Heated fights are underway for a number of Senate seats this year, and each one is critical for control of the upper chamber of Congress, which signs off on both cabinet nominations and judgeships. The Iowa seat could mean the difference between a Democratic sweep and Republicans retaining a majority.
In Iowa, polls indicate enthusiasm has been building for incumbent GOP Sen. 乔尼·恩斯特, a former combat company commander. Her Democratic challenger — Theresa Greenfield, a real estate developer — holds a 1.5-point lead after three of the four most recent polls gave Ernst a slight edge, according to an average of polls compiled by RealClear Politics. Greenfield’s advantage was 5 points on Oct. 8.
“Every stop I make, I just feel a huge level of energy and enthusiasm,” Ernst, who’s seeking her second term, told Fox News from a Winnebago touring the state. “I really think that momentum is on our side.”
The importance of the contest is evidenced by the more than $ 200 million that has poured into the race, trailing only this year’s competition in North Carolina for an all-time record.
But the money isn’t coming from Iowa. It is mostly coming from deep-pocketed donors on the east and west coasts of the country with more than $ 100 million going into Greenfield’s coffers from ZIP codes in New York and California.
Voters are seeing that New York City and San Francisco are “trying to influence the Iowa election,” Ernst said. “Iowans are telling me they can’t be bought.”
Greenfield for Iowa Communications Director Sam Newtown argues that his candidate’s grassroots campaign is “the most expansive mobilization effort in Iowa Senate history” and that it hasn’t taken a “single dime from corporate PACs.”
Both candidates have accused the other of accepting “dark money” and have been the subject of Federal Election Commission complaints. Greenfield has been accused of breaking campaign finance rules three times and flagged by the FEC over illegal contributions. 联邦法官, 与此同时, ordered the FEC to take action against a dark money group supporting Ernst.
While accusations of campaign finance irregularities have the potential to influence voters, pocketbook issues and health concerns typically trump such matters.
For Ernst, jobs and the economy are the No. 1 issue on the ballot. Moving the economy ahead “safely and responsibly” is pivotal, especially during the damaging COVID-19 pandemic.
Farmers want to know that the renewable fuel standard program will be protected, 她补充说, and that the U.S. will have strong trade deals to secure their exports. While Midwest farmers have benefited from government assistance, many were hurt by the loss of Chinese markets for their crops after President Trump began a trade war with Beijing.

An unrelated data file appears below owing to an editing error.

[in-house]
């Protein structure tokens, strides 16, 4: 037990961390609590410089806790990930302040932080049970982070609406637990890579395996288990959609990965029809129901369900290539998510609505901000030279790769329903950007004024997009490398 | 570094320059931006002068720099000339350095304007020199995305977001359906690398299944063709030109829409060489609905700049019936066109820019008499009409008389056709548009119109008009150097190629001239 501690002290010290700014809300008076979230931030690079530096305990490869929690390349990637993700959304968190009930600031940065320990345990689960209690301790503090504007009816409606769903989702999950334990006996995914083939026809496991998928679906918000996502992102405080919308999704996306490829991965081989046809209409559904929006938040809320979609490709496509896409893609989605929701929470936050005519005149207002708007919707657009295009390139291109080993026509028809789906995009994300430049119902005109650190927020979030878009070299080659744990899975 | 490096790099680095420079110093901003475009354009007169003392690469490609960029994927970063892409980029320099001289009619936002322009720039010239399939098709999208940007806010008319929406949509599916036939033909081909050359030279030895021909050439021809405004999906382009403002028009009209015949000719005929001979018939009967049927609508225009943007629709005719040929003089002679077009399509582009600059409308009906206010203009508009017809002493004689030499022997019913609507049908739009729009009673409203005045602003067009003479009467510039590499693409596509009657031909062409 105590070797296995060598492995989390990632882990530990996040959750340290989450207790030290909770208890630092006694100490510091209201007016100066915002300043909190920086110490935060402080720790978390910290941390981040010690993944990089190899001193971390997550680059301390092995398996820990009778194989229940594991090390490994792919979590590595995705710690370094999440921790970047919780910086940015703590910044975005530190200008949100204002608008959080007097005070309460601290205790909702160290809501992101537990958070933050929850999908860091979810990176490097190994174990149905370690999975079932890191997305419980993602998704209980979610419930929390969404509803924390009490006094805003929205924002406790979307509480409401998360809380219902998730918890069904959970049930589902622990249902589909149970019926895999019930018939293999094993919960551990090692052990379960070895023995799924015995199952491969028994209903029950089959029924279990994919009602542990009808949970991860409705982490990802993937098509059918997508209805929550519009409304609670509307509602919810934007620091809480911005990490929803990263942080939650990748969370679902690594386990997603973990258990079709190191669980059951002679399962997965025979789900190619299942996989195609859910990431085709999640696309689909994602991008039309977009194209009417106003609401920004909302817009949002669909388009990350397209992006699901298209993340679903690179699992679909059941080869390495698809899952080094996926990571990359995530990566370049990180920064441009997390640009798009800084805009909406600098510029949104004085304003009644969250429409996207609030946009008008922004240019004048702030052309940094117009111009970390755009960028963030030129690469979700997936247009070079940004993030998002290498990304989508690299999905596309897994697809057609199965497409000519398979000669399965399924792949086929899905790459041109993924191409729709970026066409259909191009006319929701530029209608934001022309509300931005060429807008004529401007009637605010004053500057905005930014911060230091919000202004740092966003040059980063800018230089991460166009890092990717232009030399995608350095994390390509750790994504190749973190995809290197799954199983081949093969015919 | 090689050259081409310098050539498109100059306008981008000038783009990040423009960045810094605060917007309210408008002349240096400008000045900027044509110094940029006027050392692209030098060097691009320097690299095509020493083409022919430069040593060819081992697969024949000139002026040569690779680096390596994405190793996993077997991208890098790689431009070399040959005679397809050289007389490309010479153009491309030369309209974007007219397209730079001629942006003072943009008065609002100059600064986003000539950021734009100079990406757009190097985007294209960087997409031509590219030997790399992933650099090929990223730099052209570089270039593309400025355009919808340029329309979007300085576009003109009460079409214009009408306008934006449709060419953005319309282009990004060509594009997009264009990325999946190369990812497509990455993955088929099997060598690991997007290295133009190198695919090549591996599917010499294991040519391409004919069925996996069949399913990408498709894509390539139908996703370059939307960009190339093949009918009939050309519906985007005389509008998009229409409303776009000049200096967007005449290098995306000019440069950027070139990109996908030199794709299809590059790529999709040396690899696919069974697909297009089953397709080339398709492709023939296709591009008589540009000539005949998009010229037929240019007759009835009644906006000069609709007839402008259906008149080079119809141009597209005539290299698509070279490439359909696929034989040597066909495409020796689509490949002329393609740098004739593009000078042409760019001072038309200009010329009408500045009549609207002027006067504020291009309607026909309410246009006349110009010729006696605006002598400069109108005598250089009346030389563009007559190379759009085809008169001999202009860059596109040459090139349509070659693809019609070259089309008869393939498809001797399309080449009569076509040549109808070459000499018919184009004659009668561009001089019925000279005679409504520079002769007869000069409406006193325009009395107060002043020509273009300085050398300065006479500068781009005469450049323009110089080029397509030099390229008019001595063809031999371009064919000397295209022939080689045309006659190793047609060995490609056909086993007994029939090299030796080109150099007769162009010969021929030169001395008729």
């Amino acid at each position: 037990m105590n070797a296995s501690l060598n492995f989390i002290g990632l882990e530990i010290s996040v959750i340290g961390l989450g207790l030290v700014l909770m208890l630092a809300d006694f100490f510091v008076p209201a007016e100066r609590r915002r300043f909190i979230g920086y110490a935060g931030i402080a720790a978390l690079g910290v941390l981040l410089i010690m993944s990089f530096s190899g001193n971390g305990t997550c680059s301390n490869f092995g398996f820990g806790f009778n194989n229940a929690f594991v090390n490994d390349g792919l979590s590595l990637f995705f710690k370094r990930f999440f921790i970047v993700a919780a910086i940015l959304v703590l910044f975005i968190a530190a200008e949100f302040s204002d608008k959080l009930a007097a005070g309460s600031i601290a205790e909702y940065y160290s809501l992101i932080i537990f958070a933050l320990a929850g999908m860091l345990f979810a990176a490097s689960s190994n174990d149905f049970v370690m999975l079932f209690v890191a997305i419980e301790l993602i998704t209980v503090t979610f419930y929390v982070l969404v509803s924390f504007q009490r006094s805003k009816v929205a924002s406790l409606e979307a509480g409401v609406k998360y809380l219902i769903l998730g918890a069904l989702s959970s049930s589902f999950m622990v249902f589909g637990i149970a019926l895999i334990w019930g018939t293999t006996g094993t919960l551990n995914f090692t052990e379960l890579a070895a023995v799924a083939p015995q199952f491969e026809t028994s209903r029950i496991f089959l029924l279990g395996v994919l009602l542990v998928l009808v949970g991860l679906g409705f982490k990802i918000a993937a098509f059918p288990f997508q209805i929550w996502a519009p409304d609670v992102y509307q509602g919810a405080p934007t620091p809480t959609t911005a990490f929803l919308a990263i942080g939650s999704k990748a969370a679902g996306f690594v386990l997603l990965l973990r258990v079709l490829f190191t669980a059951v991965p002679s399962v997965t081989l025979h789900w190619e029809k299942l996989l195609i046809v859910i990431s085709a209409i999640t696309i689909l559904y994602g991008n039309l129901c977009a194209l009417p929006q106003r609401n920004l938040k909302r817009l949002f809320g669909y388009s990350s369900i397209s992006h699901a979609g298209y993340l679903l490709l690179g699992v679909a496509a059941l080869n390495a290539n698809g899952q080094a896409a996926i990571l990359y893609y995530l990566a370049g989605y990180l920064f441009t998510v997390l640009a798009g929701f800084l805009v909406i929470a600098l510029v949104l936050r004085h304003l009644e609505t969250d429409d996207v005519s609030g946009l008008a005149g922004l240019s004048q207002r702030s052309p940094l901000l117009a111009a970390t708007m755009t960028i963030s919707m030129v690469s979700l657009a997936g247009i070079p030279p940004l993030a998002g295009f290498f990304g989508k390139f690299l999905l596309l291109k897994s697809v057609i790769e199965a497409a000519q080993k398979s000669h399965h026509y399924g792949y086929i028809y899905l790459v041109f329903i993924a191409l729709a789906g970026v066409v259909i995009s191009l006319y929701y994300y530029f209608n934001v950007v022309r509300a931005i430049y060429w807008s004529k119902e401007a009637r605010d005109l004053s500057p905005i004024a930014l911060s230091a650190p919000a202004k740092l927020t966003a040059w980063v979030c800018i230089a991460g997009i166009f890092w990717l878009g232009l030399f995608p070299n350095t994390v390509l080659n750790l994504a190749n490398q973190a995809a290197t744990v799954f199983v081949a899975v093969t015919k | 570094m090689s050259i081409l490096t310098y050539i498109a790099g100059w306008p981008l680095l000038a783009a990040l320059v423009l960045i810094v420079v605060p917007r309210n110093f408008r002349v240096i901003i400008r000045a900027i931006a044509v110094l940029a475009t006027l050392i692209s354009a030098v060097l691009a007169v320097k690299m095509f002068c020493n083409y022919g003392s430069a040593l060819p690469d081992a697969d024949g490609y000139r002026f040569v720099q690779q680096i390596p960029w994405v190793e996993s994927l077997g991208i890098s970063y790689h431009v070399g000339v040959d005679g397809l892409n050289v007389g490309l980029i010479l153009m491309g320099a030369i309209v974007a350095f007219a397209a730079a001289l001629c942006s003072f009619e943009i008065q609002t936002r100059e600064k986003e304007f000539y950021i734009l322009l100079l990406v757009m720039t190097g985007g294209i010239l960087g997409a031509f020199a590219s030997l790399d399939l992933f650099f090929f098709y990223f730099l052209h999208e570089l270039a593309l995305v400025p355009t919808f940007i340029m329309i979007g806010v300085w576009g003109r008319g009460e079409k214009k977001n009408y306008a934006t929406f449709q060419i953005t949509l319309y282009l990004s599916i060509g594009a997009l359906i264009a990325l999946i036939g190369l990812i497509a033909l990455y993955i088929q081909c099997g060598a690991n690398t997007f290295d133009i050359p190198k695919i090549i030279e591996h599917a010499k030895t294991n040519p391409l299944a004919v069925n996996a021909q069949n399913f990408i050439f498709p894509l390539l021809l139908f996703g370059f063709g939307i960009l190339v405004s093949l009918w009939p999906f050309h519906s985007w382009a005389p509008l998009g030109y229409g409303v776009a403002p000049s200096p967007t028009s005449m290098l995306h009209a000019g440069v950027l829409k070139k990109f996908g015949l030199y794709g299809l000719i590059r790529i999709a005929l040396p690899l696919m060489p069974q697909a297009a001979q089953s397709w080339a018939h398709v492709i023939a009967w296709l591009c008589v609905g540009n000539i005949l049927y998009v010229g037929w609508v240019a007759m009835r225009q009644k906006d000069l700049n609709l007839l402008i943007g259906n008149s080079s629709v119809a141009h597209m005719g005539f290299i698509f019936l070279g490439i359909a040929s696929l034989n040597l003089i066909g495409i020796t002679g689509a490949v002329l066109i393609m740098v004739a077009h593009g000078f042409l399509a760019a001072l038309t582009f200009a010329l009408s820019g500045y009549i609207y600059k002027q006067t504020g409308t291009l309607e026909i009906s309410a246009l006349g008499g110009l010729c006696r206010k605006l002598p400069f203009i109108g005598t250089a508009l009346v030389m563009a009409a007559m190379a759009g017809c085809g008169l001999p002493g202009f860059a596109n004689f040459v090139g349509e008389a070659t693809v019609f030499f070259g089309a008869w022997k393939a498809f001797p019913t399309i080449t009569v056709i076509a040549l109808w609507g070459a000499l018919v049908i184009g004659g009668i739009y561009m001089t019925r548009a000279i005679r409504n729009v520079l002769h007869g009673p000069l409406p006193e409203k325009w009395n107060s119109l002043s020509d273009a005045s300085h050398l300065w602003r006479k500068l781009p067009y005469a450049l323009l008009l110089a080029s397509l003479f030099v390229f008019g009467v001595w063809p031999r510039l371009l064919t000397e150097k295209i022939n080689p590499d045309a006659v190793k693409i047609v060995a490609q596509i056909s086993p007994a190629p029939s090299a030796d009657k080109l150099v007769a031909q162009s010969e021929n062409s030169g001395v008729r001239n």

Ernst also said Iowans want to know that they are adequately protected, which means “not defunding the police.”
Greenfield, 与此同时, has said U.S. law enforcement has been built on “systemic racism” while noting that not all police officers are racist. She thinks officers should undergo racial bias and de-escalation training and that chokeholds should be banned.
The use of neck restraints has come under increasing scrutiny following the death of George Floyd, a Black man being taken into custody by Minneapolis police in late May, and the resulting racial justice protests.
Greenfield, who has railed against the Trump administration’s handling of the COVID-19 pandemic, has also stressed the importance of strengthening the Affordable Care Act, known as ObamaCare, by creating a public option to heighten competition and bring down prices
“Health care is the number one issue on the ballot in November,” Greenfield said at the first debate between the two candidates. “Iowans have preexisting conditions” and they want to keep ObamaCare’s protections for such medical issues, 她补充说.
The Trump administration has fought continuously to wipe out ObamaCare, though the president has promised that preexisting conditions would continue to be covered. How that would happen is unclear, since the administration hasn’t introduced a comprehensive health care plan of its own.
After the polls close and as the votes are tallied, Americans sitting at home watching should be mindful of the Iowa map.
The metro areas around Ames, Des Moines and Iowa City are liberal-leaning and the winner may be determined by who fares better in the rural parts of the state, the counties that Ernst says Greenfield has neglected. Results from those areas typically take longer to come in.
Ernst says she has visited all 99 counties in the state and that her opponent has traveled to fewer than half.
“I think that will matter tremendously,” Ernst said. “We’ll see those rural areas put me over that finish line.”